Effect of Intensive Blood Pressure Control on Troponin and Natriuretic Peptide Levels: Findings From SPRINT

Jarett D Berry, Haiying Chen, Vijay Nambi, Walter T. Ambrosius, Simon B. Ascher, Michael G. Shlipak, Joachim H. Ix, Rajesh Gupta, Anthony Killeen, Robert D. Toto, Dalane W. Kitzman, Christie M. Ballantyne, James A. De Lemos

Research output: Contribution to journalArticlepeer-review


Background: Given the important role of cardiac injury and neurohormonal activation in the pathways leading from hypertension to heart failure and strong associations observed between hypertension and its sequelae on hs-cTnT (high-sensitivity cardiac troponin T) and NT-proBNP (N-terminal pro-B-type natriuretic peptide) levels, we hypothesized that intensive systolic blood pressure (SBP) lowering would decrease levels of hs-cTnT and NT-proBNP. Methods: hs-cTnT and NT-proBNP were measured at baseline and 1 year from stored specimens in SPRINT (Systolic Blood Pressure Intervention Trial). Changes in biomarkers were evaluated continuously on the log scale and according to categories (≥50% increase, ≥50% decrease, or <50% change). The effect of intensive SBP lowering on continuous and categorical changes in biomarker levels were assessed using linear and multinomial logistic regression models, respectively. The association between changes in biomarkers on heart failure and death was assessed using multivariable-adjusted Cox proportional hazards models. Results: Randomization to intensive SBP lowering (versus standard SBP management) resulted in a 3% increase in hs-cTnT levels over 1-year follow-up (geometric mean ratio, 1.03 [95% CI, 1.01-1.04]) and a higher proportion of participants with ≥50% increase (odds ratio, 1.47 [95% CI, 1.13, 1.90]). In contrast, randomization to intensive SBP lowering led to a 10% decrease in NT-proBNP (geometric mean ratio, 0.90 [95% CI, 0.87-0.93]) and a lower probability of ≥50% increase in NT-proBNP (odds ratio, 0.57 [95% CI, 0.46-0.72]). The association of randomized treatment assignment on change in hs-cTnT was completely attenuated after accounting for changes in estimated glomerular filtration rate over follow-up, whereas the association of treatment with NT-proBNP was completely attenuated after adjusting for change in SBP. Increases in hs-cTnT and NT-proBNP from baseline to 1 year were associated with higher risk for heart failure and death, with no significant interactions by treatment assignment. Conclusions: Intensive SBP lowering increased hs-cTnT, mediated by the effect of SBP lowering on reduced kidney filtration. In contrast, intensive SBP lowering decreased NT-proBNP, a finding that was explained by the decrease in SBP. These findings highlight the importance of noncardiac factors influencing variation in cardiac biomarkers and raise questions about the potential role of hs-cTnT as a surrogate marker for heart failure or death in SBP-lowering studies.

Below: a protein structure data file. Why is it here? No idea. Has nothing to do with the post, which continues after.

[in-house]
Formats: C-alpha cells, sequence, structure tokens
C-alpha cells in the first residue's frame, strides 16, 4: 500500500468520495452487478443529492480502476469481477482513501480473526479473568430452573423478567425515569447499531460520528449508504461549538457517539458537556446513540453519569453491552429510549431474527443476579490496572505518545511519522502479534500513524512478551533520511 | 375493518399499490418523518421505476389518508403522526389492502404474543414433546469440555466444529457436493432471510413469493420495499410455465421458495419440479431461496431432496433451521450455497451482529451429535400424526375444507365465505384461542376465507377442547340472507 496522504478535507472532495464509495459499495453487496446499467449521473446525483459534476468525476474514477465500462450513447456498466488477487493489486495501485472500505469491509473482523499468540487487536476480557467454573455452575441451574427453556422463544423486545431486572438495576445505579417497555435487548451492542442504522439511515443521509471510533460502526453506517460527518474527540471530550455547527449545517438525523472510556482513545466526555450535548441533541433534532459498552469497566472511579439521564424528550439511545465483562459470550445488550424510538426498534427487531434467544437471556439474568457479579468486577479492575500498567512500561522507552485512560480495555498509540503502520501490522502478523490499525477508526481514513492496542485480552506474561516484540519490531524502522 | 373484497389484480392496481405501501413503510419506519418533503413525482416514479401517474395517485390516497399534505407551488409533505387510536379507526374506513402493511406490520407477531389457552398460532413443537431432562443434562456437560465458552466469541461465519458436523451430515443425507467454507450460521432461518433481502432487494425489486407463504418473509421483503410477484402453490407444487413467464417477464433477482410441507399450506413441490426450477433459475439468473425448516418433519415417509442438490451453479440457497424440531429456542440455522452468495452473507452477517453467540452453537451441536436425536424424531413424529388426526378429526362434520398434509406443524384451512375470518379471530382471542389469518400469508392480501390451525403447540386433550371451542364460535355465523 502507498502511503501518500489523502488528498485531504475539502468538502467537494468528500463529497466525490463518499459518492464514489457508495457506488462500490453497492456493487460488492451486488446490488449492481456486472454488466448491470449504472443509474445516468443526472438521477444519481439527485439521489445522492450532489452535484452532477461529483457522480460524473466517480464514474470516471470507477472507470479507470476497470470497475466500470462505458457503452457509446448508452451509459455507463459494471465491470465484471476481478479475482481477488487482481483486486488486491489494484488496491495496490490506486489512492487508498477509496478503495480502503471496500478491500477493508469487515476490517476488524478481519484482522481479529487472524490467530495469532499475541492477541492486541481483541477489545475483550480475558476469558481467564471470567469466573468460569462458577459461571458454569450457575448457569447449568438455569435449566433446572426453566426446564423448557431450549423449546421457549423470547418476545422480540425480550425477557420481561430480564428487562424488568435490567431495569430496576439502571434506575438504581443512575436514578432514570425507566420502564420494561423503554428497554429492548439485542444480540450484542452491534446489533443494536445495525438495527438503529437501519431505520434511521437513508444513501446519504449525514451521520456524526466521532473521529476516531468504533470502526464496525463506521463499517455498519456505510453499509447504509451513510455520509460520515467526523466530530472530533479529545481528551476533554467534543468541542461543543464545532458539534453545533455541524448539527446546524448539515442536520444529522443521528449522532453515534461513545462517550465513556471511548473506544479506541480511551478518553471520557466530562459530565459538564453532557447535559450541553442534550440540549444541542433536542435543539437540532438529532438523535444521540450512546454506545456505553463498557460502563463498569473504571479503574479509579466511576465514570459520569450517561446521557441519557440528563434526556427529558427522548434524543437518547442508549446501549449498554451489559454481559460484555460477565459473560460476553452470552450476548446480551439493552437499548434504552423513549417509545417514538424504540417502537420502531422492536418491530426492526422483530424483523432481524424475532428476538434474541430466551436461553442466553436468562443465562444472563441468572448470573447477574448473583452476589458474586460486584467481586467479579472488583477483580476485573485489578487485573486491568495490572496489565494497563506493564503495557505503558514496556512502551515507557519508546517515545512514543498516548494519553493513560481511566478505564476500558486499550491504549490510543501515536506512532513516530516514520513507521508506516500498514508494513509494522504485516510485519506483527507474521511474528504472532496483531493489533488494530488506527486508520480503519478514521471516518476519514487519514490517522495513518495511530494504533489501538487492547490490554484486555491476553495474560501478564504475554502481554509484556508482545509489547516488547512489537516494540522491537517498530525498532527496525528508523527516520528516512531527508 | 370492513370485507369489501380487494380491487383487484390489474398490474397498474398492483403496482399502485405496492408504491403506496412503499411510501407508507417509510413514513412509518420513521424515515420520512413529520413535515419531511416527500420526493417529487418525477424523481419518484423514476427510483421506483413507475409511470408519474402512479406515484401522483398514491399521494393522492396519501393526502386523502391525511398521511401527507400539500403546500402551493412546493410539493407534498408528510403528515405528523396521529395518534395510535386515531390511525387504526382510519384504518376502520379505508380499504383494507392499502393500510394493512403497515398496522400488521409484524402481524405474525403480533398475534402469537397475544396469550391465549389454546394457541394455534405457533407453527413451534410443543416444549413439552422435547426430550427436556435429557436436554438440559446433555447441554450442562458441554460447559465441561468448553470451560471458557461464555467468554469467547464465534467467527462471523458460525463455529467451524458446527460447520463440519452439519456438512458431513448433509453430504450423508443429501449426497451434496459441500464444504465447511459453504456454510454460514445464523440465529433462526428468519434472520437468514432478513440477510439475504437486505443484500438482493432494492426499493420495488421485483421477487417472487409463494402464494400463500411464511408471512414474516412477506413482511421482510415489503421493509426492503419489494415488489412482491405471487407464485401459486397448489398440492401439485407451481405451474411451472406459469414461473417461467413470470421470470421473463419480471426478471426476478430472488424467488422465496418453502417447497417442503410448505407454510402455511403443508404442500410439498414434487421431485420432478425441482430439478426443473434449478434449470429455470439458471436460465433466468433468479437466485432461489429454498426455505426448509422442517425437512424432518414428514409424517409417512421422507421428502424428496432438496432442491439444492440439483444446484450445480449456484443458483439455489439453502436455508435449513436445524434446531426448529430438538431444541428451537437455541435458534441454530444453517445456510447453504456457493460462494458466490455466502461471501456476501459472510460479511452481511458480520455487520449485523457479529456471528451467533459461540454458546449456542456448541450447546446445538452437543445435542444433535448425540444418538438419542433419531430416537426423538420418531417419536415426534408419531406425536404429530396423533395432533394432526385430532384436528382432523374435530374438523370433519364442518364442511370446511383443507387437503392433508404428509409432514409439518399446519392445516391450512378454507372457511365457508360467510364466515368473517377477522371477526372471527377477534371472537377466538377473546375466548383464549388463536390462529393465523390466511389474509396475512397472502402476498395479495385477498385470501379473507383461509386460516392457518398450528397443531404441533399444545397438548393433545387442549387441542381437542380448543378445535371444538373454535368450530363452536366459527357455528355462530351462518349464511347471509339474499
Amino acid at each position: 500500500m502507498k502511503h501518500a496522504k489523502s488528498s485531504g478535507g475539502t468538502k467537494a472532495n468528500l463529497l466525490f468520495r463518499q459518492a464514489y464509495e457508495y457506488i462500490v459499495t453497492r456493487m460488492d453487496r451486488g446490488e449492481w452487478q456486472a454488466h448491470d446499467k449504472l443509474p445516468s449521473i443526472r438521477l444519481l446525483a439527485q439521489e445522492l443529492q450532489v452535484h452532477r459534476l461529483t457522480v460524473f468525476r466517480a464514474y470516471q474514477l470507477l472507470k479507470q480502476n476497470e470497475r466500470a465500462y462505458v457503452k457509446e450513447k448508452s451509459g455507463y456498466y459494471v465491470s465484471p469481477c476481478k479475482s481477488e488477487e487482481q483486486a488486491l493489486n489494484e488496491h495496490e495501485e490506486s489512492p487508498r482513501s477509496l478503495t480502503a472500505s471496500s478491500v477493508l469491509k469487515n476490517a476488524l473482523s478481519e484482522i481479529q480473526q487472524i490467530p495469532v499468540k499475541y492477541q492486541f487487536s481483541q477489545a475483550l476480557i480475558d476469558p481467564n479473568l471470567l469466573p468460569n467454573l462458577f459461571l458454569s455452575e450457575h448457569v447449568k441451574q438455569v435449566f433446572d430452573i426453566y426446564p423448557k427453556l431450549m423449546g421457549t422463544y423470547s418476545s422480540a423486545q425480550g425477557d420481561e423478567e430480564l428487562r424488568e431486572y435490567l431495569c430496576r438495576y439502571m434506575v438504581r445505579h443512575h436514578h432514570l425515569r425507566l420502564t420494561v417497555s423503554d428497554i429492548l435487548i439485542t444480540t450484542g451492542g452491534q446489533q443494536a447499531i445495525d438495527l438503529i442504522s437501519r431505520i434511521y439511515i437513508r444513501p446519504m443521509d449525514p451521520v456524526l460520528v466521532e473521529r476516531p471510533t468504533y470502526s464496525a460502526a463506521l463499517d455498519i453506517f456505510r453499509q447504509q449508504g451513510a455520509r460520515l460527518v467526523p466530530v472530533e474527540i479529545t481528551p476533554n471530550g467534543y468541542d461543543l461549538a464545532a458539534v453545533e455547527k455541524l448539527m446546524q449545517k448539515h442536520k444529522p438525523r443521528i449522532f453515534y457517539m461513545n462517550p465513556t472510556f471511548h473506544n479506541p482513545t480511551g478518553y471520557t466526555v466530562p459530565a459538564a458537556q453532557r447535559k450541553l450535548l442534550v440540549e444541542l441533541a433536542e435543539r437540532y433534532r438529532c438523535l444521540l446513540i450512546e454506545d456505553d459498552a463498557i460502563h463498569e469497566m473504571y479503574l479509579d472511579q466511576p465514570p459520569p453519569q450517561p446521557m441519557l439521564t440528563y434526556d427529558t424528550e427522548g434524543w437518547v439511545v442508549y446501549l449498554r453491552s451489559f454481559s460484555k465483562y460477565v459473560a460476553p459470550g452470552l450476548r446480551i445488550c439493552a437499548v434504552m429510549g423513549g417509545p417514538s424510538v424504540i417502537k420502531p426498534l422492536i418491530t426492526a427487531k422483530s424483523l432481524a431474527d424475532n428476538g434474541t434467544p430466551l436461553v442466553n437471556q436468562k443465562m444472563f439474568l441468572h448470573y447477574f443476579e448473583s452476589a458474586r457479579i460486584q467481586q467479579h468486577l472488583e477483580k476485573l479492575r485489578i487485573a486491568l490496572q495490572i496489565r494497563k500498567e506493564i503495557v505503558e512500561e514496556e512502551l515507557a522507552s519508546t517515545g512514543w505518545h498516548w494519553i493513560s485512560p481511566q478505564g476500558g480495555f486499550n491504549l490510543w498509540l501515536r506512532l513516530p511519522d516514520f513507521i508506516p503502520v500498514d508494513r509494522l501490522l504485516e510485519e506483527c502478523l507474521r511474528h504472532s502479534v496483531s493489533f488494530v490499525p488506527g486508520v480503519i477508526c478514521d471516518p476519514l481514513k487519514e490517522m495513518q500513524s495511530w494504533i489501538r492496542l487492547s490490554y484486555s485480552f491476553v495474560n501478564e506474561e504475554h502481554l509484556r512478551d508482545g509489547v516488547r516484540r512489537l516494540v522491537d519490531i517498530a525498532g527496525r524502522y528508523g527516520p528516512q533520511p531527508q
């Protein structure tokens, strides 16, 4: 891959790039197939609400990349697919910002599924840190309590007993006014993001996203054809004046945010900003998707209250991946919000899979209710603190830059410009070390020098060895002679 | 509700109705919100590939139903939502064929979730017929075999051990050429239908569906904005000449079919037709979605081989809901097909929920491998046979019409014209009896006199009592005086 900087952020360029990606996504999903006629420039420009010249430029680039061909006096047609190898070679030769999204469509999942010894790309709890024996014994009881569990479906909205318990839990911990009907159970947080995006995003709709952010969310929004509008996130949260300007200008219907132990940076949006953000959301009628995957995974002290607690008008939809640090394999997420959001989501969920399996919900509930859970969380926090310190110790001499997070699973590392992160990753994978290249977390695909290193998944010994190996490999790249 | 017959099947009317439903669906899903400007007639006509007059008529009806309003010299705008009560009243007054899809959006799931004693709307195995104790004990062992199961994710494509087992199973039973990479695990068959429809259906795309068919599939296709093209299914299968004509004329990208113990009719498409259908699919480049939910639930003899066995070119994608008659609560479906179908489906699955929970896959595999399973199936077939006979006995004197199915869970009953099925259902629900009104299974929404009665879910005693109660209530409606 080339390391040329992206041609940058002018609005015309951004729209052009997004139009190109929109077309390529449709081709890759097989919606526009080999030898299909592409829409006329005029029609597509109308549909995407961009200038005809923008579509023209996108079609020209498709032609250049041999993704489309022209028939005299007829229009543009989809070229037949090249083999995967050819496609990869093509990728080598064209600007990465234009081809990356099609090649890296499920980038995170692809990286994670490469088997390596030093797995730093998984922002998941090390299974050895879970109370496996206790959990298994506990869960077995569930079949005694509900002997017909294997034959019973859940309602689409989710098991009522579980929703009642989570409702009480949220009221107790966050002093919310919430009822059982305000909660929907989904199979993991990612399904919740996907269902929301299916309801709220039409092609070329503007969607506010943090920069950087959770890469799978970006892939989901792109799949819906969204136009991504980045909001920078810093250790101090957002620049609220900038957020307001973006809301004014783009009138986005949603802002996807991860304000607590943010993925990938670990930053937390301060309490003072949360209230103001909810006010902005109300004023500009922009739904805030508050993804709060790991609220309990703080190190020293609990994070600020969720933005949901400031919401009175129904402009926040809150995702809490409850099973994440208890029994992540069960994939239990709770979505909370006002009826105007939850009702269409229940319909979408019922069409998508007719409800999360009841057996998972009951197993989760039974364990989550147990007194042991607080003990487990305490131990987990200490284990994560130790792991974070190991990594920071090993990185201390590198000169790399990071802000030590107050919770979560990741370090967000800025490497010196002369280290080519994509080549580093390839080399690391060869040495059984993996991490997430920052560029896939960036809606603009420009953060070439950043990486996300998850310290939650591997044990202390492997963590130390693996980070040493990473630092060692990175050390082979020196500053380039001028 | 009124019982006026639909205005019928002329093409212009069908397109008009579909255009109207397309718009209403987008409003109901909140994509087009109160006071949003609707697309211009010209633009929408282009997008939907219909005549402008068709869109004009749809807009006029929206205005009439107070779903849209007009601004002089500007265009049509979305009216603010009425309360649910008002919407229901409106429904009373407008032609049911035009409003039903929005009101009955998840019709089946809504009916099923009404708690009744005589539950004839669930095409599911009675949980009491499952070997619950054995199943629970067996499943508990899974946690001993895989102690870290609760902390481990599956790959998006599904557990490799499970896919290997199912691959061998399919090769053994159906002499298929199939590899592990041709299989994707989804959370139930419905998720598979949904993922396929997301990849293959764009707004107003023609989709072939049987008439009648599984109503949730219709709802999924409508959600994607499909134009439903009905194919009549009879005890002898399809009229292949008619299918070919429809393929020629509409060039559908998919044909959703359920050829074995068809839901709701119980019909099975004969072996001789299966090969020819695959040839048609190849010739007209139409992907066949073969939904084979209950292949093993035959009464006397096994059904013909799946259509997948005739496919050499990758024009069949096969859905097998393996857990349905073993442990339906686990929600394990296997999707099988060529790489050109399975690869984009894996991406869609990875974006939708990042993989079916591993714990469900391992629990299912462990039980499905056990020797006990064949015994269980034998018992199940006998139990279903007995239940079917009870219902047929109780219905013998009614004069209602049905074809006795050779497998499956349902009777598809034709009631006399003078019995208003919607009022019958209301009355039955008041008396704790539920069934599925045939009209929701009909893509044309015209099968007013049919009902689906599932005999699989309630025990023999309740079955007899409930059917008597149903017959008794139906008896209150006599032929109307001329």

Original languageEnglish (US)
Pages (from-to)310-323
Number of pages14
Issue number4
StatePublished - Jan 24 2023


  • biomarkers
  • blood pressure
  • heart failure

ASJC Scopus subject areas

  • Cardiology and Cardiovascular Medicine
  • Physiology (medical)


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